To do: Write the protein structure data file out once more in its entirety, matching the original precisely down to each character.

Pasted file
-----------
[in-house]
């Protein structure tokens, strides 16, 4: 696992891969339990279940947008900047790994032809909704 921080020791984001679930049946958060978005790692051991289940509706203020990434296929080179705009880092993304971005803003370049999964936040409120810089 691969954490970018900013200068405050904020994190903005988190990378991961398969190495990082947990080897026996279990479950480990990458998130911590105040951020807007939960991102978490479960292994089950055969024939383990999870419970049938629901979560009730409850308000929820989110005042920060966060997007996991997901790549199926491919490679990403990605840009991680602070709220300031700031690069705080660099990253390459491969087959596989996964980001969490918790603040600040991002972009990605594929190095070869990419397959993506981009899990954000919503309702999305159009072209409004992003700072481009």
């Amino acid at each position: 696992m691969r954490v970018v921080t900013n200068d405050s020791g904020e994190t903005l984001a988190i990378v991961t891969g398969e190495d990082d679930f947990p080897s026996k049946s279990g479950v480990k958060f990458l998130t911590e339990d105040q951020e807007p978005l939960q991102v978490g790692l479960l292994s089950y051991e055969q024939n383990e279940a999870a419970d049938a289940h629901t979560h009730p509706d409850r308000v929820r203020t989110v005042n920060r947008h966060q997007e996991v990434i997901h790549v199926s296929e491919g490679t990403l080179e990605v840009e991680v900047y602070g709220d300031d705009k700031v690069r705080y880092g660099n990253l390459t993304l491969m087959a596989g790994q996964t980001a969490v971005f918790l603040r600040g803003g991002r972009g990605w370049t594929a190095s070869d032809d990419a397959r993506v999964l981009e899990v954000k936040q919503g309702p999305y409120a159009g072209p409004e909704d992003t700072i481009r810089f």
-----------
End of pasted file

[in-house]
């Protein structure tokens, strides 16, 4: 696992891969339990279940947008900047790994032809909704 921080020791984001679930049946958060978005790692051991289940509706203020990434296929080179705009880092993304971005803003370049999964936040409120810089 691969954490970018900013200068405050904020994190903005988190990378991961398969190495990082947990080897026996279990479950480990990458998130911590105040951020807007939960991102978490479960292994089950055969024939383990999870419970049938629901979560009730409850308000929820989110005042920060966060997007996991997901790549199926491919490679990403990605840009991680602070709220300031700031690069705080660099990253390459491969087959596989996964980001969490918790603040600040991002972009990605594929190095070869990419397959993506981009899990954000919503309702999305159009072209409004992003700072481009």
């Amino acid at each position: 696992m691969r954490v970018v921080t900013n200068d405050s020791g904020e994190t903005l984001a988190i990378v991961t891969g398969e190495d990082d679930f947990p080897s026996k049946s279990g479950v480990k958060f990458l998130t911590e339990d105040q951020e807007p978005l939960q991102v978490g790692l479960l292994s089950y051991e055969q024939n383990e279940a999870a419970d049938a289940h629901t979560h009730p509706d409850r308000v929820r203020t989110v005042n920060r947008h966060q997007e996991v990434i997901h790549v199926s296929e491919g490679t990403l080179e990605v840009e991680v900047y602070g709220d300031d705009k700031v690069r705080y880092g660099n990253l390459t993304l491969m087959a596989g790994q996964t980001a969490v971005f918790l603040r600040g803003g991002r972009g990605w370049t594929a190095s070869d032809d990419a397959r993506v999964l981009e899990v954000k936040q919503g309702p999305y409120a159009g072209p409004e909704d992003t700072i481009r810089f």